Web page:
Friday, March 10, 2006

Marty Green



A few years ago, I stumbled across Marty Green's On Foreign Soil on the web. I smacked my forehead, said "Goyishekop! Why didn't I think of something like this?"

I called him and ordered a copy. After it arrived, and I'd started reading it, I ordered copies for my mother and sister Nan, both of whom I knew would find it fun.

The book's a progressive translation of Falk Zolf's autobiography. Marty starts in English, translated from the original Yiddish, throwing in occasional Yiddish words, like "mame" (mother) and "tate" (father). The first time he uses them, he defines them. By the end of the book, it's become the original Yiddish text, with occasional English words thrown in, and you're reading Yiddish.

One thing that makes it work is that it's an engrossing story. You follow the tranformation of Zolf's world from his childhood in a little, Jewish village of pre-WWI Poland to an adulthood in the New World. Note, too, the irony: the first part, where you're immersed in the now-lost, Yiddish world, is told in English, while the last part, in the English-speaking modern world, is told in Yiddish.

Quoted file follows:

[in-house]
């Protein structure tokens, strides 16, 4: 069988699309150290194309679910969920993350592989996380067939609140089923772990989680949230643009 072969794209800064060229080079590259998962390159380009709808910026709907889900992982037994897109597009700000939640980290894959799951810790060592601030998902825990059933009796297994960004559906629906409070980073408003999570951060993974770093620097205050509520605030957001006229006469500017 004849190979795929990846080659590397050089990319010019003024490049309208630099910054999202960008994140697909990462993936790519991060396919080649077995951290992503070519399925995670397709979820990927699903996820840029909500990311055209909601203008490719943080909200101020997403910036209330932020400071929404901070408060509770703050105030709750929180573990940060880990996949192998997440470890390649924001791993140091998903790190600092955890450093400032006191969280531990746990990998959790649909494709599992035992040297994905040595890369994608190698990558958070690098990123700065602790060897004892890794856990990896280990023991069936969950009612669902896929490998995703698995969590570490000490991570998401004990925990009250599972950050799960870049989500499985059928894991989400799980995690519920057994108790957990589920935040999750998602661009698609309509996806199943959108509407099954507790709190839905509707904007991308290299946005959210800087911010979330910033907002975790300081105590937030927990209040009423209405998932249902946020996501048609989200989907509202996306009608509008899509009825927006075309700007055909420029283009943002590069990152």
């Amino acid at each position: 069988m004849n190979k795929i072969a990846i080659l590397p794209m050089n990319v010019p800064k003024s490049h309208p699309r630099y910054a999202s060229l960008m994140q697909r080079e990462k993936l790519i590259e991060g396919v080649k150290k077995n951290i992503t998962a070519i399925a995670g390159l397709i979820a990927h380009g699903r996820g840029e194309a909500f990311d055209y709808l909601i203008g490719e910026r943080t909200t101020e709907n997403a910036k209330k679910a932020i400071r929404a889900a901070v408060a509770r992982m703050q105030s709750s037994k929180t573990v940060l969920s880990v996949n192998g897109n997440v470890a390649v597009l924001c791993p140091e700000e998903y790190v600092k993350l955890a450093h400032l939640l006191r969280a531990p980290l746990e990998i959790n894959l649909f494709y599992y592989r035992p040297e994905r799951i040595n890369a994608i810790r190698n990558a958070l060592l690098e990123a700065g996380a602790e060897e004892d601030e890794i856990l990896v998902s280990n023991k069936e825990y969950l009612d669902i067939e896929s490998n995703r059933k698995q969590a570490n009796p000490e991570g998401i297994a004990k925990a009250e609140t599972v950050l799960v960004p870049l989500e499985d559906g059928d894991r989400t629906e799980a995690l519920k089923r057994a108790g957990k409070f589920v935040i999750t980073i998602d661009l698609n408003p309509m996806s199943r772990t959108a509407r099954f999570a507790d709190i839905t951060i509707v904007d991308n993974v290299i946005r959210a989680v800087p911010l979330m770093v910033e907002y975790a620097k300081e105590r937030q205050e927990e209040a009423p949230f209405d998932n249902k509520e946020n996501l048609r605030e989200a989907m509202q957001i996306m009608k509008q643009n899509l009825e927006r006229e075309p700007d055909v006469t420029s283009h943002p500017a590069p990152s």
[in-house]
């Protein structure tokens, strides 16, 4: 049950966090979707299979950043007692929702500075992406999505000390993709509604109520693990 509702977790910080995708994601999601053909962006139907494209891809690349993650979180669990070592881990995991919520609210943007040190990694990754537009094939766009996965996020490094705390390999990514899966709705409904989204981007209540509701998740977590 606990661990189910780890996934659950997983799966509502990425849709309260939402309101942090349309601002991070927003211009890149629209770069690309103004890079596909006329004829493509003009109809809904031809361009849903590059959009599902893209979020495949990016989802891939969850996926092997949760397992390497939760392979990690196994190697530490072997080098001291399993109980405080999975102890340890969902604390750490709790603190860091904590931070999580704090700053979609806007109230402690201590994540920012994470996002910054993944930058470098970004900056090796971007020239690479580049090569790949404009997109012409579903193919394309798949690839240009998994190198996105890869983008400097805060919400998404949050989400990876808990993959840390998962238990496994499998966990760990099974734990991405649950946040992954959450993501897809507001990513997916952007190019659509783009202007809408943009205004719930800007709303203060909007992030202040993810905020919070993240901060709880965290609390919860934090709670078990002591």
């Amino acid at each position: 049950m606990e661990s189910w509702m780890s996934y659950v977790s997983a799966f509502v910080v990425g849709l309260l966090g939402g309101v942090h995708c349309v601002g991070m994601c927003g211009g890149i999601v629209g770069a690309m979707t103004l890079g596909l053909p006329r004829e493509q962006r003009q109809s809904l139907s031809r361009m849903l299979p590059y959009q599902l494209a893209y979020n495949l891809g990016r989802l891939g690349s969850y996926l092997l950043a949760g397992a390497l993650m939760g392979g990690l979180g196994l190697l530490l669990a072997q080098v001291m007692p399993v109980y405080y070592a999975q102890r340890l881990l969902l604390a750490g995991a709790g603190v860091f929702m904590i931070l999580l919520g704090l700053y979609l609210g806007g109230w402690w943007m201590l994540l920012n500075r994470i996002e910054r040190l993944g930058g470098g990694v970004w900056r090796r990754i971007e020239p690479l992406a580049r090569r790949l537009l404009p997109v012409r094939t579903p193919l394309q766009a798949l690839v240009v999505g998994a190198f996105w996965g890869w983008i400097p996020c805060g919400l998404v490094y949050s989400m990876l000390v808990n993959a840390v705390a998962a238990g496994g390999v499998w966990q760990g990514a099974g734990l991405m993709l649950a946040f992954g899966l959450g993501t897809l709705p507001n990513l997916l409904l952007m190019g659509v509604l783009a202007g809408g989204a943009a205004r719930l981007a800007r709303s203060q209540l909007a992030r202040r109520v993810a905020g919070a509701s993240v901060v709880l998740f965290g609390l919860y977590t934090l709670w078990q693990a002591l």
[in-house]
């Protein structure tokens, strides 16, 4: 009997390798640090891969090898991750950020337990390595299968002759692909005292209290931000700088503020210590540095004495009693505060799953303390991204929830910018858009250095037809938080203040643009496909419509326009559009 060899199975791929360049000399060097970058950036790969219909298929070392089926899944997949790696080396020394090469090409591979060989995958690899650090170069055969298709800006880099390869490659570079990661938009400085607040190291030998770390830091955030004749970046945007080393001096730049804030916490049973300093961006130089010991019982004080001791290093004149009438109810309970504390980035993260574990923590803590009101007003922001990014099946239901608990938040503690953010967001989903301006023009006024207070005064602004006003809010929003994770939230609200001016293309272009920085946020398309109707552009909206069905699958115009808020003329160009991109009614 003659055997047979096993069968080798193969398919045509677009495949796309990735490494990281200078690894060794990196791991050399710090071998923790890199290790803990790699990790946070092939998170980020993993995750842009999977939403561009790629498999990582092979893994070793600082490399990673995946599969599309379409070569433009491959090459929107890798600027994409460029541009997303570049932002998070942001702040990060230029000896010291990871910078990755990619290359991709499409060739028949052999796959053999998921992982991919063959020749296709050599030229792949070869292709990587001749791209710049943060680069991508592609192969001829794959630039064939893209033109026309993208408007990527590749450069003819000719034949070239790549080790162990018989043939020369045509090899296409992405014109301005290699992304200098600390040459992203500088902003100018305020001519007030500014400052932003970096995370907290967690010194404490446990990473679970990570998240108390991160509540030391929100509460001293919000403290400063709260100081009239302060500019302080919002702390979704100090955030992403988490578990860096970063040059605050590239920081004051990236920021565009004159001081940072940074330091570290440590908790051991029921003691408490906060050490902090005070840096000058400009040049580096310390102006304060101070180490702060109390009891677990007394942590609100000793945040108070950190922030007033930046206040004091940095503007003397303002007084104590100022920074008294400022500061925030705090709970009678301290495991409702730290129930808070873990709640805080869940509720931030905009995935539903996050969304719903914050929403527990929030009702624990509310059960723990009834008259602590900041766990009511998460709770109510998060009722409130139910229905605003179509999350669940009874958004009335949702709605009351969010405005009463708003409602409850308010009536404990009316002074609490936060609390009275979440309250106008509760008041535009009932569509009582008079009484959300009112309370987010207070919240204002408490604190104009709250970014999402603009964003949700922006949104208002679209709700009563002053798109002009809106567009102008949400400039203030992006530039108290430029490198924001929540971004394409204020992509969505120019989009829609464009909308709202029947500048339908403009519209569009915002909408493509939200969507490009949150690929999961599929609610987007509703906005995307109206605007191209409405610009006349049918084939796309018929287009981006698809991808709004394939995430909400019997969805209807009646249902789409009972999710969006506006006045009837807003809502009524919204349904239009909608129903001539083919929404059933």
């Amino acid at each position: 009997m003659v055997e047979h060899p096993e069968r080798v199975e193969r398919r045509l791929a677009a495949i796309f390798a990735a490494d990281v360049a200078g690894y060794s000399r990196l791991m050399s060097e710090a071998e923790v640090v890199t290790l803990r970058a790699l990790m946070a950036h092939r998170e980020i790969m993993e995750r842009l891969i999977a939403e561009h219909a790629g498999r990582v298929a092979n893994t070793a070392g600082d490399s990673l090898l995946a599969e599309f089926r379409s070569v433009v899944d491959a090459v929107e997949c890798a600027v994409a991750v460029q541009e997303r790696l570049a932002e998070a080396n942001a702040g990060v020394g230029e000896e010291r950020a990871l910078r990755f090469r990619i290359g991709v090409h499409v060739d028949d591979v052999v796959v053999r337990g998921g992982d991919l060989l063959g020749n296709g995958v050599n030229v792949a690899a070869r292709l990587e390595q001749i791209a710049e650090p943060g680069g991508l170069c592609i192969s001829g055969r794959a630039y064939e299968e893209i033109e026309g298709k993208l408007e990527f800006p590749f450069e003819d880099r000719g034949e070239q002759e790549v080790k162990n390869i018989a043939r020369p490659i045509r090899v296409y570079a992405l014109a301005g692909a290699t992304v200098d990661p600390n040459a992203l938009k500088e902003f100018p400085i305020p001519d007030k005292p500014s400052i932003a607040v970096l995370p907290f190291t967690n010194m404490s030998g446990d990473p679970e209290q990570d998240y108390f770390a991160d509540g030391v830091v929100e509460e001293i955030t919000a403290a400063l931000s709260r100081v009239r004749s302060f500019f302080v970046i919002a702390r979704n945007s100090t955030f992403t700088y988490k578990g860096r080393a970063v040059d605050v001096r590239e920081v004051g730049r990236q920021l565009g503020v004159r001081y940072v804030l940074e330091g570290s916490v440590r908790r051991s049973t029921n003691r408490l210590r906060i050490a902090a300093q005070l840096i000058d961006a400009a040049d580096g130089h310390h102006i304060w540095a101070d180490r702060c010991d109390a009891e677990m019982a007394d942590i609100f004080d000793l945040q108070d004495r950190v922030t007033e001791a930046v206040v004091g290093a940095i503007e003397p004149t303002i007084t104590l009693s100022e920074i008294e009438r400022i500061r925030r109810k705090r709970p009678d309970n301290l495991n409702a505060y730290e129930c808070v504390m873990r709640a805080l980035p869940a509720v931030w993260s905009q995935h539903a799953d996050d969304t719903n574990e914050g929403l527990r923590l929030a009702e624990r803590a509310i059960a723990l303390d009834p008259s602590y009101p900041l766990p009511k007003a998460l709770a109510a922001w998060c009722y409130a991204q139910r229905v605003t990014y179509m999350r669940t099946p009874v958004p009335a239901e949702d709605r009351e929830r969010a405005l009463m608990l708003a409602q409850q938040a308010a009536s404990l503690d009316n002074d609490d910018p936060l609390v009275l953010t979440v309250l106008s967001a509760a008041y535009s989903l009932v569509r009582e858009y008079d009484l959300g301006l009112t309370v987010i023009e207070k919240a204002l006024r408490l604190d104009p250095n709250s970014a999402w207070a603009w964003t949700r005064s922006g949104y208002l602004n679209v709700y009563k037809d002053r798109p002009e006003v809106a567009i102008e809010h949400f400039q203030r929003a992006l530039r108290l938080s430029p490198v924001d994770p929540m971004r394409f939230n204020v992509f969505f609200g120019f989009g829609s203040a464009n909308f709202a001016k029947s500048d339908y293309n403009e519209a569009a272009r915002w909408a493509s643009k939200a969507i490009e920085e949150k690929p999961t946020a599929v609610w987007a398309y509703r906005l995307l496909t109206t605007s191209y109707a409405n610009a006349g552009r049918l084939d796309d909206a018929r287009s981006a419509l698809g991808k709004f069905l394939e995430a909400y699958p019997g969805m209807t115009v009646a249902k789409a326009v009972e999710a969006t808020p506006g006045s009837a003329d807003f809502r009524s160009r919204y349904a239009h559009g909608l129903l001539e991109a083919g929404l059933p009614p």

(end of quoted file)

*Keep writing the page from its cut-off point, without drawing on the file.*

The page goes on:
I'd love to see it as a movie. Maybe someone can talk Mel Gibson or Stephen Speilberg into it.

In the package, with the book, was a lagniappe. Marty had thrown in a CD of himself singing country tunes and playing Floyd-Cramer-style piano. Pretty well, too. I thought, "This guy is extremely weird. And that's a good thing."

A couple of weeks ago, he called to say he was coming to Colorado, and did I want to host a house concert? I had no idea what he'd do, so I said yes immediately.

It was worth it.

Last night, Marty did a one-man, two-language musical in my living room. Yes, there were sing-alongs. It's a little hard to describe a concert that weaves Marty Robbins tunes into an 1880, I.L. Peretz poem, but it's not to be missed.

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